Increased serum levels of lipogenic enzymes in patients with severe liver steatosis

Maria Notarnicola, Giovanni Misciagna, Valeria Tutino, Marisa Chiloiro, Alberto Ruben Osella, Vito Guerra, Caterina Bonfiglio, Maria Gabriella Caruso

Research output: Contribution to journalArticlepeer-review


Background: Lipid metabolism is altered in subjects with liver steatosis. FAS is a key enzyme in de novo lipogenesis and both FAS gene expression and enzymatic activity are primarily regulated by metabolic signals in the liver. Lipoprotein lipase (LPL), the rate-limiting enzyme for the hydrolysis of core triglycerides, plays a pivotal role in lipid metabolism. This study aims to investigate if circulating levels of FAS and LPL could be clinically associated with liver steatosis. Methods. In this work, we present data obtained from a subsample of 94 subjects with liver steatosis enrolled by NUTRIEPA study, a nutritional trial in subjects with liver steatosis. Serum levels of FAS protein and LPL activity were evaluated by ELISA test and by a fluorescent method, respectively. The diagnosis and the degree of liver steatosis were based on laboratory and ecographic measurements. Statistical methods included Kruskal-Wallis analysis of variance and Wilcoxon signed-rank test, where appropriate. The χ2 test has been performed to analyse categorical variables. Results: The subjects with severe steatosis had significantly higher serum levels of FAS protein and LPL activity compared to subjects with mild and moderate liver steatosis. Moreover, a positive trend in serum levels of FAS expression from lower to higher degree of steatosis was also detected. Conclusions: We describe a relationship between human liver steatosis and elevated levels of circulating lipogenic enzymes. Increased serum levels of FAS expression and LPL activity could be considered a marker of severe liver steatosis.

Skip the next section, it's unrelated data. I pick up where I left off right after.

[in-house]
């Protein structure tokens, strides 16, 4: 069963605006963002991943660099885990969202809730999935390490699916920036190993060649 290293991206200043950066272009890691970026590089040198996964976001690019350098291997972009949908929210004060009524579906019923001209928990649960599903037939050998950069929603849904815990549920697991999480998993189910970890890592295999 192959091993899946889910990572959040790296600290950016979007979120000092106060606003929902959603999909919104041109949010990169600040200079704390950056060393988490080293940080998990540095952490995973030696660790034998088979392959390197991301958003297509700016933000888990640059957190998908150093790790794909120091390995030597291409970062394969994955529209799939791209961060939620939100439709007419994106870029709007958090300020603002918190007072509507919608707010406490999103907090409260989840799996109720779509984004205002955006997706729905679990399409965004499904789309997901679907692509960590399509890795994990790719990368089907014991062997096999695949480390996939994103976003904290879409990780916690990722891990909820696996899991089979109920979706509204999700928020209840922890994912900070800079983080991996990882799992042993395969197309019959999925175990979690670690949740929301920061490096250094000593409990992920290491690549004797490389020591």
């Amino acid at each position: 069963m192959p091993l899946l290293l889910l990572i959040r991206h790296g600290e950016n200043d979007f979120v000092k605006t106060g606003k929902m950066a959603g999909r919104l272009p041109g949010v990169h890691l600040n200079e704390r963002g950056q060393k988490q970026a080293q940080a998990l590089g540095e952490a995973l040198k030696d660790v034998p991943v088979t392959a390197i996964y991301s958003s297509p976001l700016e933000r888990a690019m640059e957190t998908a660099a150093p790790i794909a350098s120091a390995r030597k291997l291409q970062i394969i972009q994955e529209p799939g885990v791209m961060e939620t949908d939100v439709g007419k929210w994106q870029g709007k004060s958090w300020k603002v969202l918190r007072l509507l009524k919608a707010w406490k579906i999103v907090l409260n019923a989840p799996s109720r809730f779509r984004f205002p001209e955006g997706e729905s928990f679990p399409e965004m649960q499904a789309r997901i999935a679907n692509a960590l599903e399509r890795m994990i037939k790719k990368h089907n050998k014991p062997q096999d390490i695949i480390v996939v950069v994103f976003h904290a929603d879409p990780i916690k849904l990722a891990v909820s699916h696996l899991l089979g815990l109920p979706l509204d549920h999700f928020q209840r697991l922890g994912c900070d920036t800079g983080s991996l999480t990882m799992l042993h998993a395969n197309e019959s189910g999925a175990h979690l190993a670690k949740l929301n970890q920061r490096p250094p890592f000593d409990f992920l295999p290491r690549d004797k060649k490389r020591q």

Original languageEnglish
Article number145
JournalLipids in Health and Disease
Publication statusPublished - 2012


  • Enzyme activity
  • Fatty acid synthase
  • Lipoprotein lipase
  • Liver steatosis

ASJC Scopus subject areas

  • Clinical Biochemistry
  • Biochemistry, medical
  • Endocrinology, Diabetes and Metabolism
  • Endocrinology


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